Cause: Many infectious agents including viruses, bacteria, and parasites. Common agents are norovirus, Giardia, and Cryptosporidium. Bacterial agents are less commonly implicated.
Illness and treatment: Symptoms and treatment vary with the agent.
Sources: Sources vary with the agent. Waterborne outbreaks can occur from ingestion of natural or recreational water, including pools, interactive fountains, and untreated drinking water.
Additional risks: Risks vary with the agent.
Prevention: Test private wells at least every 3 years and after potential contamination such as after floods. If ill with diarrhea do not enter recreational water, pools, or interactive fountains.
Recent Washington trends: Waterborne outbreaks are often difficult to detect. There are 0 to 3 outbreaks reported each year, each with 2 to dozens or even hundreds of cases.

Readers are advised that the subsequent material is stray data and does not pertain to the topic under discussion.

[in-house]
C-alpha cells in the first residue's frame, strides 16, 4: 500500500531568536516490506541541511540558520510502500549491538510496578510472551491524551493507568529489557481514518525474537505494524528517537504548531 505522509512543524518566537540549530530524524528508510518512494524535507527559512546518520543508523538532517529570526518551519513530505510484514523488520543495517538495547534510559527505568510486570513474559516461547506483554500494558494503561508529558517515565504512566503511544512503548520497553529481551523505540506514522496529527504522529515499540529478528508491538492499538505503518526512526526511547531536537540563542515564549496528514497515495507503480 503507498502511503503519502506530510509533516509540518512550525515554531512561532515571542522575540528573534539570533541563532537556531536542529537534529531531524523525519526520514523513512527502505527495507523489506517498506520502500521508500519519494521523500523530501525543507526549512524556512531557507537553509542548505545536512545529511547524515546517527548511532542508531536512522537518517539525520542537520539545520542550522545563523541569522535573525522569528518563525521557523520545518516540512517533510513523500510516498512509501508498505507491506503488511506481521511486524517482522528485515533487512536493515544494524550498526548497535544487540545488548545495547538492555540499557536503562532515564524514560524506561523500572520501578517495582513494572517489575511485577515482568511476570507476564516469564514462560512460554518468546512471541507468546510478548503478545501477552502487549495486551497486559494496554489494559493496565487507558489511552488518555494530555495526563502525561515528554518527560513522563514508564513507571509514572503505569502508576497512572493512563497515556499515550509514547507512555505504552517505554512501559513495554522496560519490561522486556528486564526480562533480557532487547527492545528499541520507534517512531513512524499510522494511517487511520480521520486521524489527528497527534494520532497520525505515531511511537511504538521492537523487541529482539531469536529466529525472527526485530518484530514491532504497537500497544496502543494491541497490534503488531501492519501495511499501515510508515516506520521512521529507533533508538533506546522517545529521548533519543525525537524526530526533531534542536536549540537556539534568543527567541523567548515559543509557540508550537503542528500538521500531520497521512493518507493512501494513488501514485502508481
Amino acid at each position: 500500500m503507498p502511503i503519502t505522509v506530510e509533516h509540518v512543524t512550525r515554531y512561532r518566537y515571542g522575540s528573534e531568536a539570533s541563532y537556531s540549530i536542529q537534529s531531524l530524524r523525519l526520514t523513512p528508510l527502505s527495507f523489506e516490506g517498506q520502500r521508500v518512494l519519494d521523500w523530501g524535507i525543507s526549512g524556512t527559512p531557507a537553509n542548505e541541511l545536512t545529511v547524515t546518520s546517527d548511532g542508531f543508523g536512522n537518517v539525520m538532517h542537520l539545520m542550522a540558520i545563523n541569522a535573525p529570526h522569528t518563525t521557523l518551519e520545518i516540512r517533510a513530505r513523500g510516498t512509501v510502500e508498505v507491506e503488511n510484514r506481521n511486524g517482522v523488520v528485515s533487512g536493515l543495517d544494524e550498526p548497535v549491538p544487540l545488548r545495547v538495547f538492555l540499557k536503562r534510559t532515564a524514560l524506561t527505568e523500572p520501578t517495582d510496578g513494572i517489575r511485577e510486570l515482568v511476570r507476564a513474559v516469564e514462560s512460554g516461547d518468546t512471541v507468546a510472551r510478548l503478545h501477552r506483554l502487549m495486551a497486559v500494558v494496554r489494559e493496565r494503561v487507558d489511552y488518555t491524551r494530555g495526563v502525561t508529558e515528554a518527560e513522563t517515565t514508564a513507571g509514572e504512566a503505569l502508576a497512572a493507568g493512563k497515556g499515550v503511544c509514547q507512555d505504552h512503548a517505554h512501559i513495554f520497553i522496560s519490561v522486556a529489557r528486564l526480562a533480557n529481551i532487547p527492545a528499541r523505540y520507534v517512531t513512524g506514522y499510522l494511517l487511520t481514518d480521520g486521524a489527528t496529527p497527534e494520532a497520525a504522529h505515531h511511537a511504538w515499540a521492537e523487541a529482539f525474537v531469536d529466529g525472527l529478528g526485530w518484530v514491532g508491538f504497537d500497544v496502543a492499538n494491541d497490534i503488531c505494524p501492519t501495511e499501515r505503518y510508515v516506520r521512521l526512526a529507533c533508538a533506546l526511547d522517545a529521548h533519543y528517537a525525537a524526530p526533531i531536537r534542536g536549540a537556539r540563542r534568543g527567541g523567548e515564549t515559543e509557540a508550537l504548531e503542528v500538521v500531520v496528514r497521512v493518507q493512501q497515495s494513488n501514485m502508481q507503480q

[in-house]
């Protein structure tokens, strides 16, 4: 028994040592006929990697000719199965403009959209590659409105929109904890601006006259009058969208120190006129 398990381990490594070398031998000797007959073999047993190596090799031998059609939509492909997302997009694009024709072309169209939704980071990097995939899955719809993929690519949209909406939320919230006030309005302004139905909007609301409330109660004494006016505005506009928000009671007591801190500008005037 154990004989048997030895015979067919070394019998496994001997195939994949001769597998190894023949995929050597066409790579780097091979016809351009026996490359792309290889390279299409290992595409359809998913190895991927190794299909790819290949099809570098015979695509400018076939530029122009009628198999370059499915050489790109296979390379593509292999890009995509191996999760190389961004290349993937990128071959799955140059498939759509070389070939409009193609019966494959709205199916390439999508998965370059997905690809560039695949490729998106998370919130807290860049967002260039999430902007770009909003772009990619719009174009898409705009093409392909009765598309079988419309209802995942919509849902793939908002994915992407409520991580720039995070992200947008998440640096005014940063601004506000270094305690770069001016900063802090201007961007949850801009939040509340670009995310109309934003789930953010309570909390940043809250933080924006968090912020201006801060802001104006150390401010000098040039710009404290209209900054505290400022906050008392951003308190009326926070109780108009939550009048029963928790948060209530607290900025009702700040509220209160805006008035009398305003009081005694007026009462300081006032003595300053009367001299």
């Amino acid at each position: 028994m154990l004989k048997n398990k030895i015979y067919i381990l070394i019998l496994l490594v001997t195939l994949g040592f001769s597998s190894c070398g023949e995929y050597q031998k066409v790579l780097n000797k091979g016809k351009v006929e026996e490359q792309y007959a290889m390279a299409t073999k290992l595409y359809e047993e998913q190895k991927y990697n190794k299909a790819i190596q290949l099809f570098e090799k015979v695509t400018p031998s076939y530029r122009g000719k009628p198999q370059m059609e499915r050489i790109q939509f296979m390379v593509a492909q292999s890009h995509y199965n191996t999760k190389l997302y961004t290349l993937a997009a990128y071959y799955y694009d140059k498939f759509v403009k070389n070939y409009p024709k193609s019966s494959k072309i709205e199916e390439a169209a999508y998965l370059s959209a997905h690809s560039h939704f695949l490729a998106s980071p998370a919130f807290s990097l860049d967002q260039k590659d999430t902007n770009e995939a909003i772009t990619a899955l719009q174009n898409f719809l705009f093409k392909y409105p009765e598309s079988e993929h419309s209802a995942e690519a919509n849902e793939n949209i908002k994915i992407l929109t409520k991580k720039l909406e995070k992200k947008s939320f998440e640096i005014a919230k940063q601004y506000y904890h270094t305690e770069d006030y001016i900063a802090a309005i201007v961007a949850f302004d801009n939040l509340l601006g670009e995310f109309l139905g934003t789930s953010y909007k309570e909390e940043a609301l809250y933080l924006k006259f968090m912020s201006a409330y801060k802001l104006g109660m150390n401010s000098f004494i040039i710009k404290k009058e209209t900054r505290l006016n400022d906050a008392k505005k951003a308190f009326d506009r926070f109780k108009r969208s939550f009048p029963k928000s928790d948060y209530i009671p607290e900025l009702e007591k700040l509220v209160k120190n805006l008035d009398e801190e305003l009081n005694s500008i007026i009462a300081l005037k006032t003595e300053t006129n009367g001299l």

Purpose of Reporting and Surveillance
- To prevent tranmission from infected persons.
- To identify and correct sources of exposure for waterborne disease (WBD) outbreaks.
- To prevent further exposures to contaminated water and limit outbreaks.
- To expand current understanding of the transmission, pathogenesis and community impact of illness caused by known WBD agents.
- To identify new WBD agents, hazards or gaps in the water safety system.
Legal Reporting Requirements
- Health care providers: Outbreaks immediately notifiable to local health jurisdiction
- Health care facilities: Outbreaks immediately notifiable to local health jurisdiction
- Laboratories: No requirements for reporting WBD outbreaks; see disease-specific reporting requirements
- Local health jurisdictions: Outbreaks immediately notifiable to the Washington State Department of Health (DOH) Communicable Disease Epidemiology (CDE)
Note: There may be other reporting requirements for confirmed or probable cases of specific conditions.